Unionist Majority Predicted at Northern Elections

The Observer, 22 May 1921

Two days before the Northern Ireland general election, The Observer reported that the Ulster Unionist Party had all but ended its election campaign. The paper underestimated the Unionists electoral success as it ended up winning 40 out of 52 seats with 66.9% of the popular vote. On 7 June, James Craig was then appointed as the first Prime Minister of Northern Ireland.

The Irish Elections. End of a Short and Sharp Campaign

The electoral campaign in Northern Ireland practically ended this evening, although the voting does not take place until Tuesday – Empire Day. It has been a short, sharp fight, and the enthusiasm at this week’s meeting, especially in Belfast, has been reminiscent of the Carson days.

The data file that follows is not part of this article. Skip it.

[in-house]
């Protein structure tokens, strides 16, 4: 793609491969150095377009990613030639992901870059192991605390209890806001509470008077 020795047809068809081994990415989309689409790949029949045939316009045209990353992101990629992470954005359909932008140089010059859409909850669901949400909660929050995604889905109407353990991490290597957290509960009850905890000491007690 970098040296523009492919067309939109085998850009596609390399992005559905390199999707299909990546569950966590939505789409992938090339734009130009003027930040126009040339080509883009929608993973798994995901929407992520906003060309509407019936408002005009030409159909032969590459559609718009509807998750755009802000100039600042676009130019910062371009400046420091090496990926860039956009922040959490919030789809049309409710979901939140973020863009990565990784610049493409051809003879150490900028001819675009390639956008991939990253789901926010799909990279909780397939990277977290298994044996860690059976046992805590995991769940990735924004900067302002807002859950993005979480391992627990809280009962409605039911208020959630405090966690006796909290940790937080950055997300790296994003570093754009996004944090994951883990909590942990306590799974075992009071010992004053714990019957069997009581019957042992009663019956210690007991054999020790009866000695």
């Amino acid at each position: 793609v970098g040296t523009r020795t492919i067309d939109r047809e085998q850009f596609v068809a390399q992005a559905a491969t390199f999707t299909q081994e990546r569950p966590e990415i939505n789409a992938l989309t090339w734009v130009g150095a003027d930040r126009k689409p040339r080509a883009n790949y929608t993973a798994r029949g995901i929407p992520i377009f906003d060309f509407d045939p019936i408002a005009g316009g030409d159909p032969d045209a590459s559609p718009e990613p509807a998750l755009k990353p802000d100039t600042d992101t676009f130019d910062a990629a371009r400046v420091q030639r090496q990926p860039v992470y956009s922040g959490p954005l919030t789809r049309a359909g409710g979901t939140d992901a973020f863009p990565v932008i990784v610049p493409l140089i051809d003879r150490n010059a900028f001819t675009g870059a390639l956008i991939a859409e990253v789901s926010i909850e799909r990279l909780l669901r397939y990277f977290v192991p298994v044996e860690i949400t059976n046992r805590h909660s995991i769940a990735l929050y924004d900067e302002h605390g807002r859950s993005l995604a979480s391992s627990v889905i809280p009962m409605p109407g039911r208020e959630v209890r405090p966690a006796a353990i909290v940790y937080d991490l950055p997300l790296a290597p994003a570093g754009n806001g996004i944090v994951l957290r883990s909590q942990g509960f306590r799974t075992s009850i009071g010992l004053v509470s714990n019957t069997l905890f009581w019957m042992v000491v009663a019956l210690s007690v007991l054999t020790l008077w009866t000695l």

Sir James Craig has worked hard, addressing four or five meetings daily, and his reception last night in North and South Belfast was wonderful. Unionists are confident of winning from thirty-two to thirty-five of the fifty-two seats. The party was never more united. There is not a single Independent Unionist in the field, and the handful of extreme Socialists is making no headway. Various trade unions have passed resolutions repudiating them, and Labour is almost solidly on the Unionist side.

The counting of the votes will begin on Wednesday and will probably finish on Thursday night.